A notable collection of recent research has described the significant concentration of income and wealth that exists in many countries of the world. According to Atkinson et al (2011) and Wolff (2012), the richest 1% of households in the United States hold more than 33% of total wealth and earn nearly 25% of total income, with similar numbers observed in other countries as well. Díaz-Giménez et al (2002) document that the Gini coefficients of the distributions of income and wealth in the United States are equal to 0.55 and 0.80, respectively, and Davies et al (2011) find similar Gini coefficients for wealth throughout the world.
The protests in Western countries suggest that it is not just academic economists who get this point.
The role of uninsurable risk
Macroeconomists have adopted a number of different approaches to account for the high degree of inequality (see Cagetti and DeNardi 2008 for a recent survey). One of the most recent focuses on the role of uninsurable investment risk and the multiplicative process of wealth accumulation (Benhabib et al 2011). This approach is motivated by the empirical findings of Case and Shiller (1989), Flavin and Yamashita (2002), and Moskowitz and Vissing-Jorgensen (2002). These authors show that households hold significant fractions of their total wealth in the form of principal residence ownership and private business equity, both of which are volatile sources of idiosyncratic investment risk that are not easily diversified away.
In new research (Fernholz and Fernholz 2012), we embrace the insights from this empirical literature and analyse an economy in which households that are identical with regard to patience and skill face uninsurable investment risk, and there is neither explicit redistribution in the form of government tax or fiscal policies nor implicit redistribution in the form of limited intergenerational transfers of wealth.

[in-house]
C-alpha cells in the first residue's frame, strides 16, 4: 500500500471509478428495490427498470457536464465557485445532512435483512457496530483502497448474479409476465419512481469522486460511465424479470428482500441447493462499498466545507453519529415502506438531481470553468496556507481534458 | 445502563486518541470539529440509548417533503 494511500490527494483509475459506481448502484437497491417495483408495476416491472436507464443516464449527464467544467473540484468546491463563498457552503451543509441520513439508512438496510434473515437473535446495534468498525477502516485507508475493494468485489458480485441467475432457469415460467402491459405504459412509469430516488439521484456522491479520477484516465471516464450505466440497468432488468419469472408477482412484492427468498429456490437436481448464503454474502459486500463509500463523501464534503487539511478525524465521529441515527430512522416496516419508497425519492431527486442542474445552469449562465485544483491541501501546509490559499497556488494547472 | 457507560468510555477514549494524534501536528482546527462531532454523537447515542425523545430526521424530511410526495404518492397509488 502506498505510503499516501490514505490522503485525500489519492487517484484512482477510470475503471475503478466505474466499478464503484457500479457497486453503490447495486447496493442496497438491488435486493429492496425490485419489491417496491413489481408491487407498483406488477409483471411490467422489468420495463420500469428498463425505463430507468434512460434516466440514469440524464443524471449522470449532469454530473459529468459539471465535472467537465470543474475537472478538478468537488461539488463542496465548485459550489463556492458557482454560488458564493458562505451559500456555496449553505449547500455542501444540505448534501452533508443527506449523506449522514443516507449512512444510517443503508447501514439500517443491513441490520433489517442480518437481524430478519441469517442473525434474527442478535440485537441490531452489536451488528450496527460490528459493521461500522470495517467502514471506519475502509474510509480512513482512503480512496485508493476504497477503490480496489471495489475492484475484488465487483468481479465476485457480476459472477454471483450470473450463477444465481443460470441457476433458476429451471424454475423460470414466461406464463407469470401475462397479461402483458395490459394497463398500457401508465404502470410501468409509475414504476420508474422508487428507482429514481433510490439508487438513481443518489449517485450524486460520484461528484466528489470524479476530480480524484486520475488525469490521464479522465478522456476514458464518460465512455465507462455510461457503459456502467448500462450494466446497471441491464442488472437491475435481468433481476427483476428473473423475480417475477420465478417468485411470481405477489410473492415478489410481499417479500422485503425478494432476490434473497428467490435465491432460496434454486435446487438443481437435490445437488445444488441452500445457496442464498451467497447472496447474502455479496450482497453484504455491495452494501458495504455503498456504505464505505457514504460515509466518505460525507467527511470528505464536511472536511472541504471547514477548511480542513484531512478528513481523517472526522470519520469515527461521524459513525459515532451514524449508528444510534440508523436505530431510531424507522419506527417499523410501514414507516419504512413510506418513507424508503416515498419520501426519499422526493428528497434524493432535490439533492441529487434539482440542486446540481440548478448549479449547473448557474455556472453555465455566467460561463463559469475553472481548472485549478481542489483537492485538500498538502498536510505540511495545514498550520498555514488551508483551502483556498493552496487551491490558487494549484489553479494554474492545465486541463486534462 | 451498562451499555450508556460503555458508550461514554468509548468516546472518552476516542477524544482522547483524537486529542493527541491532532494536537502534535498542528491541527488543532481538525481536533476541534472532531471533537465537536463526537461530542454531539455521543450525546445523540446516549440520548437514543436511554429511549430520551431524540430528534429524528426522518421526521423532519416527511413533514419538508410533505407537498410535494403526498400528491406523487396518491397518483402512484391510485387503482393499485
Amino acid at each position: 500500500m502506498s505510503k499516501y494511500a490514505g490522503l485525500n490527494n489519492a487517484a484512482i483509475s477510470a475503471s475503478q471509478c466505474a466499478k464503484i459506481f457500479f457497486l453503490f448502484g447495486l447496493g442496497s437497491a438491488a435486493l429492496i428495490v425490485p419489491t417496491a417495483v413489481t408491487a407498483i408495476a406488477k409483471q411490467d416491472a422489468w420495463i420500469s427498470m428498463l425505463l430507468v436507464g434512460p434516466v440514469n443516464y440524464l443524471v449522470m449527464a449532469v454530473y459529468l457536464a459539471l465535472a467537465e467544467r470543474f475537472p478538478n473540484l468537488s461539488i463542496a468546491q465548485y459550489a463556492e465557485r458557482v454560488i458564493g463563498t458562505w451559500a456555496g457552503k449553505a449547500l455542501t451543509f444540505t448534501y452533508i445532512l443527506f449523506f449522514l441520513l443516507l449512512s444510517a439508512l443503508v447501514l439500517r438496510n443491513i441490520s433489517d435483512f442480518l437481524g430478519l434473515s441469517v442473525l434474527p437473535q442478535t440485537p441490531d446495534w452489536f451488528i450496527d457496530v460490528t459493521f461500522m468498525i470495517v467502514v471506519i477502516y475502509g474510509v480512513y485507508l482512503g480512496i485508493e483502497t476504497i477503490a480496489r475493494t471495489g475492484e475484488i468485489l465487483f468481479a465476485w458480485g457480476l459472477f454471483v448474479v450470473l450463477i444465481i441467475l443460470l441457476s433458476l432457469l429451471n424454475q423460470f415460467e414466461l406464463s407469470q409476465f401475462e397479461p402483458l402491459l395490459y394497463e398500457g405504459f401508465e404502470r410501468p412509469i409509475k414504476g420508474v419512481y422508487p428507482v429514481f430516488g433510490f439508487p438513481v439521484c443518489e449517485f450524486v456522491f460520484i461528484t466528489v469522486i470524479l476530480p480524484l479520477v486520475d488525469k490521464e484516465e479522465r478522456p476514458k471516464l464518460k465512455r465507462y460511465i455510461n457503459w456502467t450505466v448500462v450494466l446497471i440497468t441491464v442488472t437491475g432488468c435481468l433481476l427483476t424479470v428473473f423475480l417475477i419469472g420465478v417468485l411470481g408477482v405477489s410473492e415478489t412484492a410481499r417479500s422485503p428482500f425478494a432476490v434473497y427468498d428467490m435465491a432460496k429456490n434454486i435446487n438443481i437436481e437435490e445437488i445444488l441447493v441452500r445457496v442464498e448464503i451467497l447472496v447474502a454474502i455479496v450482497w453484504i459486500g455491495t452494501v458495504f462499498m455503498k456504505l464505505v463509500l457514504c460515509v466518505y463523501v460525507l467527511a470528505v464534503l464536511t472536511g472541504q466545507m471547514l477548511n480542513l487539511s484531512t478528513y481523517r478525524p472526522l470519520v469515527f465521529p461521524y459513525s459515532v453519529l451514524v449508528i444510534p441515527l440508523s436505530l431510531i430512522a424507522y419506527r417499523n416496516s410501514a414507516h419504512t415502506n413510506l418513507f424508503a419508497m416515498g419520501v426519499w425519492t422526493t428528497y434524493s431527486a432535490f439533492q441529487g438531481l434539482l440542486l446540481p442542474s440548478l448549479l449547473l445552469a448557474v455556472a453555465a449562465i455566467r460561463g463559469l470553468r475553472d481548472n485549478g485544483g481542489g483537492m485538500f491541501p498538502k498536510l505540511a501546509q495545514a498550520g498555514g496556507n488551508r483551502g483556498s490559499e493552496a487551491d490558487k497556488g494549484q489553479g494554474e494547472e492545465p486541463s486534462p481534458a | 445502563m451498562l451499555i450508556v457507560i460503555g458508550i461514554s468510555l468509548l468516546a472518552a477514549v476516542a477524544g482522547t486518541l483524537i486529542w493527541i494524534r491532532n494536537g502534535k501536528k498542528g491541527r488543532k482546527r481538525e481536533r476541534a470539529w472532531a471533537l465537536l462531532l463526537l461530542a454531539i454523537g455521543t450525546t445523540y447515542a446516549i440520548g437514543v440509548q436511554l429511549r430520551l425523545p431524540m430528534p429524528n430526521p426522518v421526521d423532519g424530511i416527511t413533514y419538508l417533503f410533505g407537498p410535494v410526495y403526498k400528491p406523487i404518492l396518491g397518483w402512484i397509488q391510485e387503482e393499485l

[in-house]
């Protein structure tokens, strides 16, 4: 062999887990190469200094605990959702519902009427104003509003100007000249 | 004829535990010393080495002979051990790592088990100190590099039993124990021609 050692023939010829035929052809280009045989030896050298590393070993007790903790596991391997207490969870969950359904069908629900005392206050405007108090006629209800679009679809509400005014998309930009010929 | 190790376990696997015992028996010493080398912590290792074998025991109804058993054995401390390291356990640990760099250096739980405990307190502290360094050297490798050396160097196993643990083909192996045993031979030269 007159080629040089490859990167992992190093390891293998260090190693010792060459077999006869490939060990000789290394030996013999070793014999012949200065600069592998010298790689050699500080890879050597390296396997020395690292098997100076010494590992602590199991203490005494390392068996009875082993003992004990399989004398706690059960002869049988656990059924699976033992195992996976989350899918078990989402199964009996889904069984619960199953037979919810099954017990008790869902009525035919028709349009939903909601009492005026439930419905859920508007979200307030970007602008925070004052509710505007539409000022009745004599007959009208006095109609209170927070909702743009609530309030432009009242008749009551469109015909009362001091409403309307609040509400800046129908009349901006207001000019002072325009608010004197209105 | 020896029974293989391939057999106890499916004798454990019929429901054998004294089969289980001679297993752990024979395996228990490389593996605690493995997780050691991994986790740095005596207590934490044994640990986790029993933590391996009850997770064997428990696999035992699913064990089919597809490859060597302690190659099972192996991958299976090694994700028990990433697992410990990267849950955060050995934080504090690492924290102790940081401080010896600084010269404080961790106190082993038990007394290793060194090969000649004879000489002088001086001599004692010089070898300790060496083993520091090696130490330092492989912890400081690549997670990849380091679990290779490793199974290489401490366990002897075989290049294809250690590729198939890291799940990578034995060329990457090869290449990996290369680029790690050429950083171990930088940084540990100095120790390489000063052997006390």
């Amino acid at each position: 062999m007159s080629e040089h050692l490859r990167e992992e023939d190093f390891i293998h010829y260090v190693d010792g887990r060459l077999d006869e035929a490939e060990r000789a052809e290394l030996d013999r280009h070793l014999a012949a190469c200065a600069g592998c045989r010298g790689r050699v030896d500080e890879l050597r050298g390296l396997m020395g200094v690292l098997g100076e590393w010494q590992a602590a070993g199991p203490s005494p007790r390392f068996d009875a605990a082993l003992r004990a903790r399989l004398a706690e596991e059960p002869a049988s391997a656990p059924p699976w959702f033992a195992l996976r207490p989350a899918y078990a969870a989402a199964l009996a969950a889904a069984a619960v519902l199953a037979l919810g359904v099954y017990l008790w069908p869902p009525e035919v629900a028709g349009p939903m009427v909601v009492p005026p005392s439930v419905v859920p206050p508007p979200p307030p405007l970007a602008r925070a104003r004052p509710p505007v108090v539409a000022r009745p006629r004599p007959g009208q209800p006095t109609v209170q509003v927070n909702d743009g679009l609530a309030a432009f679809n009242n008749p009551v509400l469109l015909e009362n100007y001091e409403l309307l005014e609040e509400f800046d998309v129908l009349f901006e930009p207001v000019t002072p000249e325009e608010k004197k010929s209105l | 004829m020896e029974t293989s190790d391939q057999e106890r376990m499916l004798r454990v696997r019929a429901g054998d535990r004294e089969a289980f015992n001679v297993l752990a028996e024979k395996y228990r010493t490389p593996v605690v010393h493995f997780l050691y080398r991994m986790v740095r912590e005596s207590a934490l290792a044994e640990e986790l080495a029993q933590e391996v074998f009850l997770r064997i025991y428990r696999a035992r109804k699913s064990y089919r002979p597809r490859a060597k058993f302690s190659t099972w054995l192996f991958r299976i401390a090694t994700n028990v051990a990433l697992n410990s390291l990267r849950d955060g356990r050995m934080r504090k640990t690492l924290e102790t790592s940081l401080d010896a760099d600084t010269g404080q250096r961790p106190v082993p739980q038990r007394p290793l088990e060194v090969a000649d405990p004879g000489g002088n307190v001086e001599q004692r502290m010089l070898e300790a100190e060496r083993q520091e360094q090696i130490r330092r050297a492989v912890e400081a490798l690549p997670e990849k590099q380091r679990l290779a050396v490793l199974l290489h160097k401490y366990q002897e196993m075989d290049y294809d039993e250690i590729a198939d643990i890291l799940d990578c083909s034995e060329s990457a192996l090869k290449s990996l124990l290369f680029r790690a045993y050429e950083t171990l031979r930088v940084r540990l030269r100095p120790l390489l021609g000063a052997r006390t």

In this setting, we show that in the absence of redistributive mechanisms, the distribution of wealth is unstable and becomes increasingly concentrated over time until virtually all wealth is held by a single household.
It is important to emphasise that the households in our setup are identical in terms of their patience (preference for consumption today versus consumption tomorrow) and their skill (how much they earn from labour income and how well they are able to invest on average), so the playing field is as level as possible, and it is luck alone – in the form of high realised random investment returns – that generates this extreme divergence.
This result may seem counterintuitive. It relies on results from mathematical finance (Fernholz 2002) that show that at a given moment in time, the growth rate of the total wealth of an economy composed of many households is greater than the average growth rate of the wealth held by each of the individual households. Over the longer term, however, the total wealth of the economy cannot grow faster than the wealth held by every one of its component households. Therefore, over time, the spread of wealth across the households must continually decrease until eventually all the wealth in the economy concentrates with a single household, and in this manner the growth rate of the economy tends to the growth rate of that single household.